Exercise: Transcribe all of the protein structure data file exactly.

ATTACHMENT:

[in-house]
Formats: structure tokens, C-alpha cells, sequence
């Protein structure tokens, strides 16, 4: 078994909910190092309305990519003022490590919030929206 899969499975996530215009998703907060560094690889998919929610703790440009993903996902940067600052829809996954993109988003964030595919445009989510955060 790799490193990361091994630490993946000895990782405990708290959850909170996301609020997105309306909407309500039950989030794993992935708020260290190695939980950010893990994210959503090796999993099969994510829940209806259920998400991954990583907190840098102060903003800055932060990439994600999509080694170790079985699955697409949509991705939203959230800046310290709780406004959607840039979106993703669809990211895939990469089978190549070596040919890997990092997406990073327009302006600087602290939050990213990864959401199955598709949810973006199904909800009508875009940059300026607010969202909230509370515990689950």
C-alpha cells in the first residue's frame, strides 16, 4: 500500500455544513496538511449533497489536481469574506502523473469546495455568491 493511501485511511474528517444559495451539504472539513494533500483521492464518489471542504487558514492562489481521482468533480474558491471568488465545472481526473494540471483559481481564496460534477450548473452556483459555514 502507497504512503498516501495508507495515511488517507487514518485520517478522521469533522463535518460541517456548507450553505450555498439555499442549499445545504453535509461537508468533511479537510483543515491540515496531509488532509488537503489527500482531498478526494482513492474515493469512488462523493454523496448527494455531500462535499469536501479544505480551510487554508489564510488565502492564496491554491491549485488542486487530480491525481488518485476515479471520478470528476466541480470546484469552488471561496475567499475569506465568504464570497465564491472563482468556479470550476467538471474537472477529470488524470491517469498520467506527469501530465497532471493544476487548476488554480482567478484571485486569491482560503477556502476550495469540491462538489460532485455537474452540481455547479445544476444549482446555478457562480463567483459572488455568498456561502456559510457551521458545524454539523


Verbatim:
[in-house]
Formats: structure tokens, C-alpha cells, sequence
């Protein structure tokens, strides 16, 4: 078994909910190092309305990519003022490590919030929206 899969499975996530215009998703907060560094690889998919929610703790440009993903996902940067600052829809996954993109988003964030595919445009989510955060 790799490193990361091994630490993946000895990782405990708290959850909170996301609020997105309306909407309500039950989030794993992935708020260290190695939980950010893990994210959503090796999993099969994510829940209806259920998400991954990583907190840098102060903003800055932060990439994600999509080694170790079985699955697409949509991705939203959230800046310290709780406004959607840039979106993703669809990211895939990469089978190549070596040919890997990092997406990073327009302006600087602290939050990213990864959401199955598709949810973006199904909800009508875009940059300026607010969202909230509370515990689950």
C-alpha cells in the first residue's frame, strides 16, 4: 500500500455544513496538511449533497489536481469574506502523473469546495455568491 493511501485511511474528517444559495451539504472539513494533500483521492464518489471542504487558514492562489481521482468533480474558491471568488465545472481526473494540471483559481481564496460534477450548473452556483459555514 502507497504512503498516501495508507495515511488517507487514518485520517478522521469533522463535518460541517456548507450553505450555498439555499442549499445545504453535509461537508468533511479537510483543515491540515496531509488532509488537503489527500482531498478526494482513492474515493469512488462523493454523496448527494455531500462535499469536501479544505480551510487554508489564510488565502492564496491554491491549485488542486487530480491525481488518485476515479471520478470528476466541480470546484469552488471561496475567499475569506465568504464570497465564491472563482468556479470550476467538471474537472477529470488524470491517469498520467506527469501530465497532471493544476487548476488554480482567478484571485486569491482560503477556502476550495469540491462538489460532485455537474452540481455547479445544476444549482446555478457562480463567483459572488455568498456561502456559510457551521458545524454539523